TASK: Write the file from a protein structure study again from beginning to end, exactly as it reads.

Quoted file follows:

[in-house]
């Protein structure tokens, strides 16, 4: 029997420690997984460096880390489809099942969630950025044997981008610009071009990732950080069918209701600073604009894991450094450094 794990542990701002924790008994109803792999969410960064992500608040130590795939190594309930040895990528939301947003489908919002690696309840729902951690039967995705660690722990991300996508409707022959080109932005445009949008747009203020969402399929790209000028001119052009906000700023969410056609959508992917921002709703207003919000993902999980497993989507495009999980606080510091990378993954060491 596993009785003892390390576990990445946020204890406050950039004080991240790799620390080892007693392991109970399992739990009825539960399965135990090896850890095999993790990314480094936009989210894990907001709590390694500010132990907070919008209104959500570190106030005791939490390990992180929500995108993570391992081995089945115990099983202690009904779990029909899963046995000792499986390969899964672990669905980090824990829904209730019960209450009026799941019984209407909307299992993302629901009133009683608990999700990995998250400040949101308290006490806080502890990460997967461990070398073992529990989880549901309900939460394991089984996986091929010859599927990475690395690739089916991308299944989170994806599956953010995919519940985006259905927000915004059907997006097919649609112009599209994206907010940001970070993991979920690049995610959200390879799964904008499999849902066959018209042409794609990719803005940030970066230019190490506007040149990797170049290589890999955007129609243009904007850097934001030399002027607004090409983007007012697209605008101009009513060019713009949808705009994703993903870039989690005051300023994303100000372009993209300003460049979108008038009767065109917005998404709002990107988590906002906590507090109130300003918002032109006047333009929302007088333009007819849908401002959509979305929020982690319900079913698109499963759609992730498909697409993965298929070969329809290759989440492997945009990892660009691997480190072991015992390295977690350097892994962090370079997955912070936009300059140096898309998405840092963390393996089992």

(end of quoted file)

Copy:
[in-house]
């Protein structure tokens, strides 16, 4: 029997420690997984460096880390489809099942969630950025044997981008610009071009990732950080069918209701600073604009894991450094450094 794990542990701002924790008994109803792999969410960064992500608040130590795939190594309930040895990528939301947003489908919002690696309840729902951690039967995705660690722990991300996508409707022959080109932005445009949008747009203020969402399929790209000028001119052009906000700023969410056609959508992917921002709703207003919000993902999980497993989507495009999980606080510091990378993954060491 596993009785003892390390576990990445946020204890406050950039004080991240790799620390080892007693392991109970399992739990009825539960399965135990090896850890095999993790990314480094936009989210894990907001709590390694500010132990907070919008209104959500570190106030005791939490390990992180929500995108993570391992081995089945115990099983202690009904779990029909899963046995000792499986390969899964672990669905980090824990829904209730019960209450009026799941019984209407909307299992993302629901009133009683608990999700990995998250400040949101308290006490806080502890990460997967461990070398073992529990989880549901309900939460394991089984996986091929010859599927990475690395690739089916991308299944989170994806599956953010995919519940985006259905927000915004059907997006097919649609112009599209994206907010940001970070993991979920690049995610959200390879799964904008499999849902066959018209042409794609990719803005940030970066230019190490506007040149990797170049290589890999955007129609243009904007850097934001030399002027607004090409983007007012697209605008101009009513060019713009949808705009994703993903870039989690005051300023994303100000372009993209300003460049979108008038009767065109917005998404709002990107988590906002906590507090109130300003918002032109006047333009929302007088333009007819849908401002959509979305929020982690319900079913698109499963759609992730498909697409993965298929070969329809290759989440492997945009990892660009691997480190072991015992390295977690350097892994962090370079997955912070936009300059140096898309998405840092963390393996089992």